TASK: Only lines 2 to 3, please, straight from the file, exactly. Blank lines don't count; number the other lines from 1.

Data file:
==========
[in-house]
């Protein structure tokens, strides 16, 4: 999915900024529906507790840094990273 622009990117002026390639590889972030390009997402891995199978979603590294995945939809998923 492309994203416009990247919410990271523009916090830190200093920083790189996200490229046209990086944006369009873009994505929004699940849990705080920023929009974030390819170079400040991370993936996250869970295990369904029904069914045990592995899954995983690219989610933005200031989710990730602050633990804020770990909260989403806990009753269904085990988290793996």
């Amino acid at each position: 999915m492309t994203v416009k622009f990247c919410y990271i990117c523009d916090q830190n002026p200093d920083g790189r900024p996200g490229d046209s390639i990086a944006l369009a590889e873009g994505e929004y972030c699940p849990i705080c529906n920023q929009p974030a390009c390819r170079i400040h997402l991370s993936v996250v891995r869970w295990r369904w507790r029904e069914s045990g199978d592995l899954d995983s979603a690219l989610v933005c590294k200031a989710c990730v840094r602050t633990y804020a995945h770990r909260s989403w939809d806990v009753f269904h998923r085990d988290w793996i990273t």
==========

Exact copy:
């Protein structure tokens, strides 16, 4: 999915900024529906507790840094990273 622009990117002026390639590889972030390009997402891995199978979603590294995945939809998923 492309994203416009990247919410990271523009916090830190200093920083790189996200490229046209990086944006369009873009994505929004699940849990705080920023929009974030390819170079400040991370993936996250869970295990369904029904069914045990592995899954995983690219989610933005200031989710990730602050633990804020770990909260989403806990009753269904085990988290793996």
């Amino acid at each position: 999915m492309t994203v416009k622009f990247c919410y990271i990117c523009d916090q830190n002026p200093d920083g790189r900024p996200g490229d046209s390639i990086a944006l369009a590889e873009g994505e929004y972030c699940p849990i705080c529906n920023q929009p974030a390009c390819r170079i400040h997402l991370s993936v996250v891995r869970w295990r369904w507790r029904e069914s045990g199978d592995l899954d995983s979603a690219l989610v933005c590294k200031a989710c990730v840094r602050t633990y804020a995945h770990r909260s989403w939809d806990v009753f269904h998923r085990d988290w793996i990273t």